Cognitive Biases 101, with Peter Baumann
Peter Baumann explains the pervasiveness and usefulness of bias in human cognition.
A composer as well as a former member of Tangerine Dream, Peter Baumann is now the founder of the Baumann Foundation, a think-tank that explores the experience of being human in the context of cognitive science, evolutionary theory and philosophy. The foundation organizes initiatives that facilitate scientific research and promote discussions between scientists, contemplatives, and the public. The Baumann Foundation's main initiative is Beinghuman.org, a social website designed to spark a global conversation about how current developments in fields like cognitive neuroscience, evolutionary psychology, genetics, and philosophy can help people make sense of their experiences.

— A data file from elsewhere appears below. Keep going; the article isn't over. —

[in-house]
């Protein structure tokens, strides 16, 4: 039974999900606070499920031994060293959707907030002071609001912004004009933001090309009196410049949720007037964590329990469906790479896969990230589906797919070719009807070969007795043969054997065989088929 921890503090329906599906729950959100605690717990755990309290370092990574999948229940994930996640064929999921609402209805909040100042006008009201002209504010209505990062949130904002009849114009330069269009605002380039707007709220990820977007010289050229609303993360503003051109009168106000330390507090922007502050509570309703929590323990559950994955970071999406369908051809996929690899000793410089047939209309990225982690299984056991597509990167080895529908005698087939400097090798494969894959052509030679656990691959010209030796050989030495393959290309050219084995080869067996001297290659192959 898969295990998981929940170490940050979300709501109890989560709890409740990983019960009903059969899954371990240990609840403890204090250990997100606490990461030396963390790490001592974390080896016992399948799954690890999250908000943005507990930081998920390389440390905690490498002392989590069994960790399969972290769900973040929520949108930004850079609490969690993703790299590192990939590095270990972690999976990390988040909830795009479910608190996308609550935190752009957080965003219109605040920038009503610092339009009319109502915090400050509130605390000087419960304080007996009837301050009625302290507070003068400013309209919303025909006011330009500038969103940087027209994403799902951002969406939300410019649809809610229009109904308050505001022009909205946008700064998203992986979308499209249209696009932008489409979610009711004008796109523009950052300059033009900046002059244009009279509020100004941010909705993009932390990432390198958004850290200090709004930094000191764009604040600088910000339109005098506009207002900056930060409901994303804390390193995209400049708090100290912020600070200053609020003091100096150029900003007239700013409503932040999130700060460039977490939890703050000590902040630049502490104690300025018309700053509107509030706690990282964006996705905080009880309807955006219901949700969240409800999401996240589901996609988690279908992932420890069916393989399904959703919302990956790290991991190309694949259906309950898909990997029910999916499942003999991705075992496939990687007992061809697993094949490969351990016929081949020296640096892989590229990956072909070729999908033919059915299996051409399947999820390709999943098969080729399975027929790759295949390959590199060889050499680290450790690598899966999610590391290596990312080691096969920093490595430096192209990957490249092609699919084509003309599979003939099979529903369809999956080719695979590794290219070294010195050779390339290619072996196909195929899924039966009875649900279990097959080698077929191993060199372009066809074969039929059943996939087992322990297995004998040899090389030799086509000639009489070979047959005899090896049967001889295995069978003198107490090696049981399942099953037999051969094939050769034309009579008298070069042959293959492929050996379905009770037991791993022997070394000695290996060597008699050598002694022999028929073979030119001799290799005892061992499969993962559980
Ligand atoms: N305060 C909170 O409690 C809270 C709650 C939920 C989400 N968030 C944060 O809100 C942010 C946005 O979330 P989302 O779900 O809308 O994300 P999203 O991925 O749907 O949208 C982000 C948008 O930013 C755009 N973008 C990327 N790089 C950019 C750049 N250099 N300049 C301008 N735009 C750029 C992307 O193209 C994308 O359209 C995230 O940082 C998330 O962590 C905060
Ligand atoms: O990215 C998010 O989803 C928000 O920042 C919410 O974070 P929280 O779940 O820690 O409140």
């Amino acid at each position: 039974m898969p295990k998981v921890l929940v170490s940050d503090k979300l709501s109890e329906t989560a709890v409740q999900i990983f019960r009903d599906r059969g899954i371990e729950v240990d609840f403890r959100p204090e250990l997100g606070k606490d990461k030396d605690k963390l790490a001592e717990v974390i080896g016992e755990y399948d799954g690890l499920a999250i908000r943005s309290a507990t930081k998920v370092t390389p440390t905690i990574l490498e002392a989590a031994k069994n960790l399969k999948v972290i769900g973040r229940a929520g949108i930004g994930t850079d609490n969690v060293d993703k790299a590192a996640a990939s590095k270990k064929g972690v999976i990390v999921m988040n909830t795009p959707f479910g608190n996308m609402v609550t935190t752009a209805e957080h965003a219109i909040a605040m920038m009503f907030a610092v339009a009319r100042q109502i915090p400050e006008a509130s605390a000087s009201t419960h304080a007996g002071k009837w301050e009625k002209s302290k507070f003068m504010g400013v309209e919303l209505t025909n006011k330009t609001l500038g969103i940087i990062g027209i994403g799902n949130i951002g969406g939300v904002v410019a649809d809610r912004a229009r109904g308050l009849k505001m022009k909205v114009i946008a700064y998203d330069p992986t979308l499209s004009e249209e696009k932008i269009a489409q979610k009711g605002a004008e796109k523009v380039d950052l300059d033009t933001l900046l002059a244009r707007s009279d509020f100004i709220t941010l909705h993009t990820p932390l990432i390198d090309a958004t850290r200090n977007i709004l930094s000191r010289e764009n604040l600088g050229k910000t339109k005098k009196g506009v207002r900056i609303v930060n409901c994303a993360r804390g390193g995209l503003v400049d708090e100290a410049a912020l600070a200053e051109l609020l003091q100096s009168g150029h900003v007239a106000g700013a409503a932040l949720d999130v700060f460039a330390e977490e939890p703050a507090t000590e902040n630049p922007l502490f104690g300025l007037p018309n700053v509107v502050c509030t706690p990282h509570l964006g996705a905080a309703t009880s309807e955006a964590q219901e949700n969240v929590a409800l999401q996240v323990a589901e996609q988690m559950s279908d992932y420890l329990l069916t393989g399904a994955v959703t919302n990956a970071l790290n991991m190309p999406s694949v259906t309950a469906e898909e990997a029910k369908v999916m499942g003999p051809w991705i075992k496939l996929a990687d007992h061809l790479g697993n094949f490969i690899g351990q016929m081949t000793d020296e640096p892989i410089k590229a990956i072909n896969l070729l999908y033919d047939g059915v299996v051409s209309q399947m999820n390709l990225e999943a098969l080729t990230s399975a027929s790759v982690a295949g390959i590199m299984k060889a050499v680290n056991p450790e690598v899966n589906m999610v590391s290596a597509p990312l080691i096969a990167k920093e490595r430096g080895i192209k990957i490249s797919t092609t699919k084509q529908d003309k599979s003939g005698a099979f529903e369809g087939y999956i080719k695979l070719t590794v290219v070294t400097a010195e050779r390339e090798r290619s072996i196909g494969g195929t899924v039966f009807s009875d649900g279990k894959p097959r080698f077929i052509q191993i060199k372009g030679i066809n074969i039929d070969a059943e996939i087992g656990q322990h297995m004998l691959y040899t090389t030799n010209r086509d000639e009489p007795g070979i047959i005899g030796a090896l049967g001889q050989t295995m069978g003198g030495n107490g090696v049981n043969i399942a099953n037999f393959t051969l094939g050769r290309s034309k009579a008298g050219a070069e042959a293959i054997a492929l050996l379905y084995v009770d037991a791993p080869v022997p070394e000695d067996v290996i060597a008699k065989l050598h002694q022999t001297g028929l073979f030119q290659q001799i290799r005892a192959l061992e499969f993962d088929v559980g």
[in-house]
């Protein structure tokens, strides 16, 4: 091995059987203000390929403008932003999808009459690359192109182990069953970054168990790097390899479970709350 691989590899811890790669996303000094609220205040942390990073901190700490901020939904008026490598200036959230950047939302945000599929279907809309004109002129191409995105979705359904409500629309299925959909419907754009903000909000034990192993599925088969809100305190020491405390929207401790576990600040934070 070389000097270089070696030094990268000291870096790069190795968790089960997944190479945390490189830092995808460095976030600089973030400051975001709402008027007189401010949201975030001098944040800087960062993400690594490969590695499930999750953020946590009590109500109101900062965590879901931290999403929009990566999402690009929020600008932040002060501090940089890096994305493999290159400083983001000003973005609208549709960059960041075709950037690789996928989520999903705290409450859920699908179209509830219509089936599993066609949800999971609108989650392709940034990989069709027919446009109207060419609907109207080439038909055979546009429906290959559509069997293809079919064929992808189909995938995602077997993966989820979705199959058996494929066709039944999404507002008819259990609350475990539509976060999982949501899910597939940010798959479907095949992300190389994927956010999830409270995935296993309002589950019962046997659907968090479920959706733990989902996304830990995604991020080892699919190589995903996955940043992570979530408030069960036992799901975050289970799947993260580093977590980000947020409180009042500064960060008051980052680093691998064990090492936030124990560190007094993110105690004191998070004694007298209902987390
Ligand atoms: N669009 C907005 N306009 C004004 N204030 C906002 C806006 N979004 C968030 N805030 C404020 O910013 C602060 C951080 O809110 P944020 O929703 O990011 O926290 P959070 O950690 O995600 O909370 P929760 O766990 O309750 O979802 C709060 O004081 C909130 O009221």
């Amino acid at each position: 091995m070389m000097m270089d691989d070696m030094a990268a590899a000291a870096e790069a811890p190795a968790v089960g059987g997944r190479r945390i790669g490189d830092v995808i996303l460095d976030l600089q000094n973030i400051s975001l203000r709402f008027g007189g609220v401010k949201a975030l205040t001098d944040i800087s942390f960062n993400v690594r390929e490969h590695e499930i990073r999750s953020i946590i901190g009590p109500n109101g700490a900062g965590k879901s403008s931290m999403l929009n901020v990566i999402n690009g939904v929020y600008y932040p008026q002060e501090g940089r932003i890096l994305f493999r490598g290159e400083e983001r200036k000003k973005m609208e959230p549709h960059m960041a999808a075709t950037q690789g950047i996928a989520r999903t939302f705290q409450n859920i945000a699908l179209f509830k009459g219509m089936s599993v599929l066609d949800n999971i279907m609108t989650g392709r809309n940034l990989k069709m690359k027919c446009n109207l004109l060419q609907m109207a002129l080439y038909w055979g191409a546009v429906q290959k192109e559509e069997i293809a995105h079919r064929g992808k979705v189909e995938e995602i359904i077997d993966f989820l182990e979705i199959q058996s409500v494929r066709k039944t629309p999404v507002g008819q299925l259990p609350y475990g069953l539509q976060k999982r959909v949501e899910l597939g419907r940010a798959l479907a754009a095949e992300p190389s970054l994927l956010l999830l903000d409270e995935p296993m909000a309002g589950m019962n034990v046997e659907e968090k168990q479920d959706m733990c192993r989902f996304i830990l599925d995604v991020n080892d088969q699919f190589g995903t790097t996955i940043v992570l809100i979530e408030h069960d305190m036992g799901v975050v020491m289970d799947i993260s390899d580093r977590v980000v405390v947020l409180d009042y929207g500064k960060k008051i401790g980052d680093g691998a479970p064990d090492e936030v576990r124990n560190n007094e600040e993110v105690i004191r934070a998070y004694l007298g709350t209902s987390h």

Peter Baumann: Well biases are one of the most interesting phenomena in evolution and I would go as far as saying there’s nothing that’s not a bias. I mean we are biased to live in a certain temperature range and we prefer sweet food to over bitter food. So biases are essential. They really guide us in a broader sense so that we don’t hurt ourselves, you know, bias towards feeling solid ground rather than wobbling ground. The interesting thing is really not to try to do away with these biases but to really recognize them and not to see them as something negative. And yet to really understand that they cloud our clear thinking and, you know, that goes anywhere from self-deception to uniqueness bias that we think and hey, I’m one of the first ones to think I’m very unique and, you know, basically the brain evolved for us to make ourselves special, to think of us as valuable. Otherwise we would not be able to go through the strains and the struggles and difficulties of life.